Repeating a lie is not enough to make it true
Miviludes keeps repeating that « the sectarian phenomenon » allegedly puts 50,000 to 60,000 children at risk. As to Georges Fenech, its former head, he gets entangled in figures. In an interview to daily Le Figaro on October 13, 2010, he talks about 50,000 children who would be « victims of sectarian hold ». On TV France 2, he claims that 60,000 children are in danger, then on TV France 3 they are 80,000 but on TV LCP they are no more than 20,000. And on October 30, 2012, before an enquiry commission in the Senate, he admits that after being at the head of the Miviludes for 4 years, he has “no statistical data”.
The Senate inquiry commission on the influence of sectarian groups in the field of Health, that issued its reports last April, resulted at least in forcing one of the main persons responsible for this rumor to admit truth. On October 30, Georges Fenech, testifying under oath, confesses: “I am unable to tell you how many children precisely, or how many at the closest, are concerned by the phenomenon”. And he adds: “I have no statistical data”.
Philippe Vuilque, former MP and former president of the study group on sects in the National Assembly, confirmed these statements, admitting in turn that there exists no serious study: “Well, in this matter, there are no figures. It is estimated … about […] We are rather helpless because, obviously, how do you want to have a statistics on the number of children concerned?”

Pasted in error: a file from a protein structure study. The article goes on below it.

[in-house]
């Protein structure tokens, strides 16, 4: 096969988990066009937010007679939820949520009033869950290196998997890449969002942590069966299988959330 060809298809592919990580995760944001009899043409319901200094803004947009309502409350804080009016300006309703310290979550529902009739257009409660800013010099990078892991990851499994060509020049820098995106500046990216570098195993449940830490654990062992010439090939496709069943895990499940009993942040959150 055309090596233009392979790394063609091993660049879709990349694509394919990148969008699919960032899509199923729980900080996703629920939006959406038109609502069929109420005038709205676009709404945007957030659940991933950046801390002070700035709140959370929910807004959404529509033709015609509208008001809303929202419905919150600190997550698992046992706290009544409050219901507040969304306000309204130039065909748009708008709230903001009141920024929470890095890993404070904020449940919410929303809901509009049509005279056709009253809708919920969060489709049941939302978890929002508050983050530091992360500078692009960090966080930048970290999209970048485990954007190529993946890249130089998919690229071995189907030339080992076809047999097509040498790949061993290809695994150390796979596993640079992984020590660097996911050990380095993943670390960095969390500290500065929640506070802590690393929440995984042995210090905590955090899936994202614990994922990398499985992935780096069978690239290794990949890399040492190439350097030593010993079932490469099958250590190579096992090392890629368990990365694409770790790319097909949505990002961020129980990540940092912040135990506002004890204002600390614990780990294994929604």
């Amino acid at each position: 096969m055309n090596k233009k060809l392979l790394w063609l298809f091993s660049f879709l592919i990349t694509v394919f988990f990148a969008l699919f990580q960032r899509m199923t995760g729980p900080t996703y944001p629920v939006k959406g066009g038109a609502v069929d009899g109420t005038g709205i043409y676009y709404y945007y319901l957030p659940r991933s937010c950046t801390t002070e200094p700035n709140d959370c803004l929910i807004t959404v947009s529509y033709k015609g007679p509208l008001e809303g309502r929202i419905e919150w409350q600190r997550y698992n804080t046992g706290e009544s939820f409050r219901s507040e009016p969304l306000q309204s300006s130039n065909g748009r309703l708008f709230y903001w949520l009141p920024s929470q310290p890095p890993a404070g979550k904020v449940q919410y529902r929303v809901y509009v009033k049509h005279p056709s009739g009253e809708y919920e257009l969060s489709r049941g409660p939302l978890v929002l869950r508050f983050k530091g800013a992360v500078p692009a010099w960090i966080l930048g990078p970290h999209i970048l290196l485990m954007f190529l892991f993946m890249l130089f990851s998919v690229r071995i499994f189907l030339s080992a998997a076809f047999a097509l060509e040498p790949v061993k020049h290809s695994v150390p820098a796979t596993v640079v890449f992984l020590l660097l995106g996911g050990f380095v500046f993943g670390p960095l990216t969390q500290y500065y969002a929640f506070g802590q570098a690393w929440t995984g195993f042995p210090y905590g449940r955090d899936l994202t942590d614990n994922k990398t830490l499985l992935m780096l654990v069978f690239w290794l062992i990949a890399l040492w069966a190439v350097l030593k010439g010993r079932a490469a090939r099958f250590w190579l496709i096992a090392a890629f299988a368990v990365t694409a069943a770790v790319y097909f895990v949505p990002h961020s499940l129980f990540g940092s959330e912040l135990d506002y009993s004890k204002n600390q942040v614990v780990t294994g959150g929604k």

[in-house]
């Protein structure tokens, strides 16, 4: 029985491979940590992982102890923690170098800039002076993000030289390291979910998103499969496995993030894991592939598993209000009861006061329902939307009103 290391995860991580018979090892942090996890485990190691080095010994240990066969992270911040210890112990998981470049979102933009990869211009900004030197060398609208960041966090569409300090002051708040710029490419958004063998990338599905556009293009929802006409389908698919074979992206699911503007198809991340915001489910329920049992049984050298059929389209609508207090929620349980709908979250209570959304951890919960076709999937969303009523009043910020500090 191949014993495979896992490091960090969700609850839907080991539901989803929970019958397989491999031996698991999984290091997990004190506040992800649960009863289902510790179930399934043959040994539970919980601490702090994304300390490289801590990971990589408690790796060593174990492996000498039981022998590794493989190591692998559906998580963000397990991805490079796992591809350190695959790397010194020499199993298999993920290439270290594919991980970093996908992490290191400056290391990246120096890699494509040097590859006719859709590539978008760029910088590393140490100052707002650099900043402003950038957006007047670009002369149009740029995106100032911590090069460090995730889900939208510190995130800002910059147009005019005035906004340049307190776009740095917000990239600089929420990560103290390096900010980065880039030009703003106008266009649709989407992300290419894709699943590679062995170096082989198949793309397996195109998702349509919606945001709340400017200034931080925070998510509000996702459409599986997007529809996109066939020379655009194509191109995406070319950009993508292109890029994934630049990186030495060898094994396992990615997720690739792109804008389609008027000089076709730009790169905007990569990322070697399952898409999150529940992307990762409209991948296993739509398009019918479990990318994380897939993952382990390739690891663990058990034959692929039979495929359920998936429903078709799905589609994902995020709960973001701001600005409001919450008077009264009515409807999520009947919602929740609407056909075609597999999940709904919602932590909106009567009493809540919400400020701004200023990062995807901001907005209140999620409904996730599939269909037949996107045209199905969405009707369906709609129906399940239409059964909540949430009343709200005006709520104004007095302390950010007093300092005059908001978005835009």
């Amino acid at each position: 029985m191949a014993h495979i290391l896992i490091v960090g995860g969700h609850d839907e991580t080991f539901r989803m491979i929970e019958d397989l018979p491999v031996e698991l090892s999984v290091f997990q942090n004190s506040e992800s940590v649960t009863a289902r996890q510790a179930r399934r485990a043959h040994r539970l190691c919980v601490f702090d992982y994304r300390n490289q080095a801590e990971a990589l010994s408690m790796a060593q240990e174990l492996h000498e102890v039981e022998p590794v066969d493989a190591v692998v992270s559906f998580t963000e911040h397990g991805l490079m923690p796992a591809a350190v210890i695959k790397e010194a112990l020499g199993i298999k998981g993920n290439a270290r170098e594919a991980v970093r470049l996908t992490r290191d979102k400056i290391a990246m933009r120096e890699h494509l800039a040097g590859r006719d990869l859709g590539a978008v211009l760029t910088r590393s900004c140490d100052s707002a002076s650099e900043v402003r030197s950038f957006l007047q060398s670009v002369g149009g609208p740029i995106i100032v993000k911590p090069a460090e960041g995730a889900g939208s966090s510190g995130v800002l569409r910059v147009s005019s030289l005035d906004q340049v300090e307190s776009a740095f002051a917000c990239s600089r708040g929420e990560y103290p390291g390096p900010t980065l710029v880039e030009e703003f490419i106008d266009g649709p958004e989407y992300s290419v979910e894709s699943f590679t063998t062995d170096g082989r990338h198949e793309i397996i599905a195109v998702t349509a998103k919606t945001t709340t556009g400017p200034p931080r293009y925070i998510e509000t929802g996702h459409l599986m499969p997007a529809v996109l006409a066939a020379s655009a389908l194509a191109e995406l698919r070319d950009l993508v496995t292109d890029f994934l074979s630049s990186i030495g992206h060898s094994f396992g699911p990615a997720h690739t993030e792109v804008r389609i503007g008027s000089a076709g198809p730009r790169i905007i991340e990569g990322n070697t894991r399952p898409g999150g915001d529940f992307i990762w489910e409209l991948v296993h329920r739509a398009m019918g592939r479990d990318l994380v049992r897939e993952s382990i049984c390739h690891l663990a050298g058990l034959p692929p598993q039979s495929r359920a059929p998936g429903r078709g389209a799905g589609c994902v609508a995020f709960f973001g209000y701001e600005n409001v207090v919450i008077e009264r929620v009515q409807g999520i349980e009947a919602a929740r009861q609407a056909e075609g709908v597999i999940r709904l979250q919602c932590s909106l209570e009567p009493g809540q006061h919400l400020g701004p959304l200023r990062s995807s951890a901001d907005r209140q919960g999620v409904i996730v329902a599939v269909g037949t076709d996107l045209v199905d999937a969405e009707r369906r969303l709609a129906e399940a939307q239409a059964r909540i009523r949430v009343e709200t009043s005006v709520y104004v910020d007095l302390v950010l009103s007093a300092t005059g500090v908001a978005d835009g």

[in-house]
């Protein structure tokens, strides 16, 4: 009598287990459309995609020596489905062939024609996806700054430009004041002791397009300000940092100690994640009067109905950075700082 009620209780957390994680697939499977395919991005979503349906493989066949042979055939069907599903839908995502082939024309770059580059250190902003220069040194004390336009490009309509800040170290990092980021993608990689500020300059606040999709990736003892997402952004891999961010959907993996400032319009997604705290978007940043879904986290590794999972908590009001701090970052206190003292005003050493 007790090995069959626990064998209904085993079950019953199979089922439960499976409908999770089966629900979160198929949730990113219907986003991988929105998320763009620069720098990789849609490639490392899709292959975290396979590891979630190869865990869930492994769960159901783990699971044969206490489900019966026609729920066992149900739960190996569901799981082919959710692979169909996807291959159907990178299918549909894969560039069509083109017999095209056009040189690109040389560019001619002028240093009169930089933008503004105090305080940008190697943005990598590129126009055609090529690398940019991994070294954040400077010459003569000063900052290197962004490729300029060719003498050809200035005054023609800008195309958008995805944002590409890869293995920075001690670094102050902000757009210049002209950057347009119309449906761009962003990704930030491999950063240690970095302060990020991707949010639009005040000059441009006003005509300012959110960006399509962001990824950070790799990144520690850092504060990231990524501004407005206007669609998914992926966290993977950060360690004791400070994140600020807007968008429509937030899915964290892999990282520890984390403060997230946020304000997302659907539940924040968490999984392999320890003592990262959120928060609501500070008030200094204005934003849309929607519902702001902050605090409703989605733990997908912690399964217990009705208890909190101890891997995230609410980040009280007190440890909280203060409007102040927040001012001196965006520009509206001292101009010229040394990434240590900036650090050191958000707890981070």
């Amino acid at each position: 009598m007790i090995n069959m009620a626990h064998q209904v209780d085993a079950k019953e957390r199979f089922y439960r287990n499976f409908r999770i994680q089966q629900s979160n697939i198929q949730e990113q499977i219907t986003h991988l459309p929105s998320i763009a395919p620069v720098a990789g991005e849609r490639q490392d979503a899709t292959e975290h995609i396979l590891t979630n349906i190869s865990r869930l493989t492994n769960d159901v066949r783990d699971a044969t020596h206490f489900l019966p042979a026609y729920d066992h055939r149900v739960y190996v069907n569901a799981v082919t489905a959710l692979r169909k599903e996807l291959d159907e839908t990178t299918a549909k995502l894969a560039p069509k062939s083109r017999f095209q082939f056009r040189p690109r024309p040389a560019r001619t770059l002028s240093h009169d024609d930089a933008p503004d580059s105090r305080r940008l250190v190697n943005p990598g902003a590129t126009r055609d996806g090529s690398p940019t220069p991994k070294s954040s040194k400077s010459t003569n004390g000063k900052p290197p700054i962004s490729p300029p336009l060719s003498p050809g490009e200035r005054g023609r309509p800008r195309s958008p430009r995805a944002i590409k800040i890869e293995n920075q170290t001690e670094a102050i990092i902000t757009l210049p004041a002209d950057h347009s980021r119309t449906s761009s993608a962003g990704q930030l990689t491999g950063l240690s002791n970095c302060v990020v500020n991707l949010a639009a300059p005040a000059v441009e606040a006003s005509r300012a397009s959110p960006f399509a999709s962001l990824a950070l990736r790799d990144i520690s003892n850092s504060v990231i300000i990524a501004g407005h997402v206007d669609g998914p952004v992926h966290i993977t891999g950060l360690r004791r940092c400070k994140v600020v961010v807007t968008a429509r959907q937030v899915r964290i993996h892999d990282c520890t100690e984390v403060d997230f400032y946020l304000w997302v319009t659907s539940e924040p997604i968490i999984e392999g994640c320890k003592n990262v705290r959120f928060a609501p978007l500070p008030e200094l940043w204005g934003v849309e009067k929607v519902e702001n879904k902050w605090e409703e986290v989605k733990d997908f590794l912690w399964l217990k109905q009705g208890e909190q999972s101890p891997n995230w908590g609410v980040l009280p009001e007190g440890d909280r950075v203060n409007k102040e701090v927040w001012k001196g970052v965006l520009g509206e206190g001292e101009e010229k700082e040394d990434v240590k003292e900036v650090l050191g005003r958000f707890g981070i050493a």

Likely to move the public opinion, such figures must indeed be looked at. But first, where do they come from? Which evidence does support this authoritative claim by a public body that thousands of children are in danger?
First of all, what is « the sectarian phenomenon » ? Miviludes, in its latest guide published in 2012, recalls that: « There is no legal definition of a sect and no text of law forbids being a member of a sect. Respecting all beliefs and the principle of laicity, the Legislator has always refused to define the notions of sect and religion. For the same reasons, the definition of sectarian abuse does not exist in the law.» The reader is not much enlightened …
The true figures of the Inquiry commission
But let’s come back to the figures and to the source of this odd counting. In an effort to prove to French citizens that « sects » would be a serious problem, MP Fenech obtained in 2006 the establishment of an Xth Parliamentary inquiry commission, this time on the subject of sectarian influence on minors. On behalf of various ministries, RG and Gendarmerie nationale, high-ranking officials have been very clear during their hearings by the Commission: there were a few dozen cases at the utmost (see the video The truth on a few lies on line on www.ethique-liberte.org):